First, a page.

Design Process - Architecture & Design
How do you decide upon an architecture given
the vast choice of languages, APIs and libraries? How do you prove the
chosen architecture meets your non-functional requirements? How do you
decide which platform and topology is right for you? How good is "good
enough" and which tools really do add value during development? Visual
Studio, Eclipse, IDEA, Netbeans or something else?
The answer to the above questions are not
easy and the chosen architecture is highly dependent on the project
scope, resources and time line. Deciding on the right architecture is
often based on the architect's intuition and past experience. Our motto
is to keep the architecture as simple as possible while still being
flexible enough to meet the user requirements and future enhancements.
We are certainly guilty of over-engineering an architecture and had to
learn things the hard way. It's very easy to be seduced by the latest
and greatest frameworks that often have a poor track record and may
have a steep learning curve. Our experience with Corba and J2EE Entity
Beans can attest to that. Often the simplest solution is usually the
We are also big believers in open source
frameworks for the simple reason that application developers should
focus their attention on core business logic. Developing database and
web frameworks is a big waste of time since there are mature and well
documented frameworks freely available. Open source frameworks (e.g. Spring, Hibernate, Struts) provide all of the plumbing required to get an application up and running in no time.
Finally, we are strong advocates of
prototyping before finalizing on the architecture. This is especially
true when dealing with relatively new open source frameworks. Nothing
is worse than a paper architect that comes up with a poor design that
doesn't scale or perform. It's best to take sufficient time to fully
test and finalize the architecture before significant coding begins
since the architecture will form the foundation of your system and it's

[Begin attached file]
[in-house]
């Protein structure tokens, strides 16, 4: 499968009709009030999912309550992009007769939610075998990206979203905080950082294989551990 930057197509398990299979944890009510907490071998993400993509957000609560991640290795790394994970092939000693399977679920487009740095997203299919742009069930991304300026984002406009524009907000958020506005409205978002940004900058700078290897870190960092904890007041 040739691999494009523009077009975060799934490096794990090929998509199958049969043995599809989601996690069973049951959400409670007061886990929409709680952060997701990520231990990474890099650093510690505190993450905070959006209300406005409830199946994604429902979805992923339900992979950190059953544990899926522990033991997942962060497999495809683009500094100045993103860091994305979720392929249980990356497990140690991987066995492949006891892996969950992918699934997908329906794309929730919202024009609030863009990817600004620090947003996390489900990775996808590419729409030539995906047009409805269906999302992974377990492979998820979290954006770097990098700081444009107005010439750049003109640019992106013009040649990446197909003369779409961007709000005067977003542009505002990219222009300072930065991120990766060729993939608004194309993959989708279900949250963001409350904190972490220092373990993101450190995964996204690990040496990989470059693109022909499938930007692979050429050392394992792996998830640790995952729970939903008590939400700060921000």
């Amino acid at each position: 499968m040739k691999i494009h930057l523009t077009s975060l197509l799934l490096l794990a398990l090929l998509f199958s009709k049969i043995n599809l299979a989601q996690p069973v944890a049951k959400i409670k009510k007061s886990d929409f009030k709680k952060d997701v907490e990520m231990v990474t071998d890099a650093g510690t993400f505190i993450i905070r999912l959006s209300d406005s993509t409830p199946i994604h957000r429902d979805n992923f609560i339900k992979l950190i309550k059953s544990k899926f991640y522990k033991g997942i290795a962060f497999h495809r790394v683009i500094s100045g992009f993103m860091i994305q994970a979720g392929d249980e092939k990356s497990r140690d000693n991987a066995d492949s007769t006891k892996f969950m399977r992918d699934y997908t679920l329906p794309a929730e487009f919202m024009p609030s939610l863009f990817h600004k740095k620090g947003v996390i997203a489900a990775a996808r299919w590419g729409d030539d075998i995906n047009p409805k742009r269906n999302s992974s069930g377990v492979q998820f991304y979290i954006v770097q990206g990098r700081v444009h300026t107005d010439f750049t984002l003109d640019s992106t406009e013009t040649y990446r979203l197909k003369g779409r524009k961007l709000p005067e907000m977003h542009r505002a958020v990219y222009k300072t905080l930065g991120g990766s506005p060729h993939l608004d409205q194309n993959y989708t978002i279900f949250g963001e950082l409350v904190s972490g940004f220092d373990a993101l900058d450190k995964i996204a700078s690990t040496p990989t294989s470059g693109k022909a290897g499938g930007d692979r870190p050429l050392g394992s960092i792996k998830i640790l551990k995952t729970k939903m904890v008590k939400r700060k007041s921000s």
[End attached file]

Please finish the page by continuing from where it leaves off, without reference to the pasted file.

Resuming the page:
critical to get it right.
We use CRC cards extensively in designing
the object model. A CRC card is a 4X6 index card that represents a
class along with its responsibilities and collaborations. Back when
most applications consisted of a two tier architecture with a fat
client, it was easy to have each class responsible for its actions.
Today with a multi-tier architecture, the object model typically
consists of dumb data objects that are passed from tier to tier. Most
of the logic which used to be in the object model is now stripped out
and resides on the server tier. This makes defining the object model
much more difficult since you now have to take into account the server
side classes that contain the bulk of the business logic.
The object model diagram describes the types
of objects in the system and various kinds of static relationships that
exist between them. At this point, we gather all of the CRC cards and
take a first pass at the object model and relationships. We can use UML
notation for this exercise. We will also make extensive use of common
design patterns in order to create an efficient object model. At this
stage, we will also attempt to determine the class attributes and
methods based on the CRC cards. This step normally requires several
These are often called interaction diagrams
and/or message sequence charts. A sequence diagram represents an
interaction between objects with particular focus on the message
broadcast chronology. Sequence diagrams provide developers with a
general idea of the flow of the system. This step will usually provide
additional confidence to the design team prior to coding.
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